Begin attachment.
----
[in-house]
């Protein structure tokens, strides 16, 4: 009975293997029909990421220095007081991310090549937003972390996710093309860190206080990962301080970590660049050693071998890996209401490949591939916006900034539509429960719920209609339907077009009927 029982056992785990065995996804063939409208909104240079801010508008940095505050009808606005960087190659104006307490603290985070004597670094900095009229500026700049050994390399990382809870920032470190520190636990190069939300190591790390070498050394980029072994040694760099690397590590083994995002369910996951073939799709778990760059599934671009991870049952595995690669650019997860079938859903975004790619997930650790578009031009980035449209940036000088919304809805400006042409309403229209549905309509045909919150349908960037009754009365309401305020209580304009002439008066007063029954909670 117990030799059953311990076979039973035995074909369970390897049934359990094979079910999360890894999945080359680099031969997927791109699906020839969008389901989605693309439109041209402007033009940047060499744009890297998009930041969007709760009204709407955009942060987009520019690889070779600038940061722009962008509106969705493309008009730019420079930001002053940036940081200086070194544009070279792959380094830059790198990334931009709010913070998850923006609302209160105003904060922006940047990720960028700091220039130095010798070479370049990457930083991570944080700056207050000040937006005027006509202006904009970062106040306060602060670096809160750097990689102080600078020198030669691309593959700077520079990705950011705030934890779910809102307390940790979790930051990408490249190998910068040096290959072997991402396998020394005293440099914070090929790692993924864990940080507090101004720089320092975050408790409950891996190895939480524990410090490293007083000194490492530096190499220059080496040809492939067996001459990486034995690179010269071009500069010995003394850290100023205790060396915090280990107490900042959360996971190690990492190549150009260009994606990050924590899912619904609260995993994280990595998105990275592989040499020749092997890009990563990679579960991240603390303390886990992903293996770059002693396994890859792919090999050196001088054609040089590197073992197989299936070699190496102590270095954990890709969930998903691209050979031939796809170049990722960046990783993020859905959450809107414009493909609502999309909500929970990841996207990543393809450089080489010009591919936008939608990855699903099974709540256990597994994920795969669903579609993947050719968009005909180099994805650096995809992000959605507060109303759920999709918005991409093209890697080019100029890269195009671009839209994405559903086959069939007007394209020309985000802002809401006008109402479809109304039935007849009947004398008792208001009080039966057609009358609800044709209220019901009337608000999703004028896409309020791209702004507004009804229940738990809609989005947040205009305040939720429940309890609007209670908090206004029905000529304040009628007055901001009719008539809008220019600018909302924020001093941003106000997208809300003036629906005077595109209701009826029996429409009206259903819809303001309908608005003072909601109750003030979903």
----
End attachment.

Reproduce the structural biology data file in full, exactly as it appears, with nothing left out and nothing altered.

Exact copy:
[in-house]
């Protein structure tokens, strides 16, 4: 009975293997029909990421220095007081991310090549937003972390996710093309860190206080990962301080970590660049050693071998890996209401490949591939916006900034539509429960719920209609339907077009009927 029982056992785990065995996804063939409208909104240079801010508008940095505050009808606005960087190659104006307490603290985070004597670094900095009229500026700049050994390399990382809870920032470190520190636990190069939300190591790390070498050394980029072994040694760099690397590590083994995002369910996951073939799709778990760059599934671009991870049952595995690669650019997860079938859903975004790619997930650790578009031009980035449209940036000088919304809805400006042409309403229209549905309509045909919150349908960037009754009365309401305020209580304009002439008066007063029954909670 117990030799059953311990076979039973035995074909369970390897049934359990094979079910999360890894999945080359680099031969997927791109699906020839969008389901989605693309439109041209402007033009940047060499744009890297998009930041969007709760009204709407955009942060987009520019690889070779600038940061722009962008509106969705493309008009730019420079930001002053940036940081200086070194544009070279792959380094830059790198990334931009709010913070998850923006609302209160105003904060922006940047990720960028700091220039130095010798070479370049990457930083991570944080700056207050000040937006005027006509202006904009970062106040306060602060670096809160750097990689102080600078020198030669691309593959700077520079990705950011705030934890779910809102307390940790979790930051990408490249190998910068040096290959072997991402396998020394005293440099914070090929790692993924864990940080507090101004720089320092975050408790409950891996190895939480524990410090490293007083000194490492530096190499220059080496040809492939067996001459990486034995690179010269071009500069010995003394850290100023205790060396915090280990107490900042959360996971190690990492190549150009260009994606990050924590899912619904609260995993994280990595998105990275592989040499020749092997890009990563990679579960991240603390303390886990992903293996770059002693396994890859792919090999050196001088054609040089590197073992197989299936070699190496102590270095954990890709969930998903691209050979031939796809170049990722960046990783993020859905959450809107414009493909609502999309909500929970990841996207990543393809450089080489010009591919936008939608990855699903099974709540256990597994994920795969669903579609993947050719968009005909180099994805650096995809992000959605507060109303759920999709918005991409093209890697080019100029890269195009671009839209994405559903086959069939007007394209020309985000802002809401006008109402479809109304039935007849009947004398008792208001009080039966057609009358609800044709209220019901009337608000999703004028896409309020791209702004507004009804229940738990809609989005947040205009305040939720429940309890609007209670908090206004029905000529304040009628007055901001009719008539809008220019600018909302924020001093941003106000997208809300003036629906005077595109209701009826029996429409009206259903819809303001309908608005003072909601109750003030979903």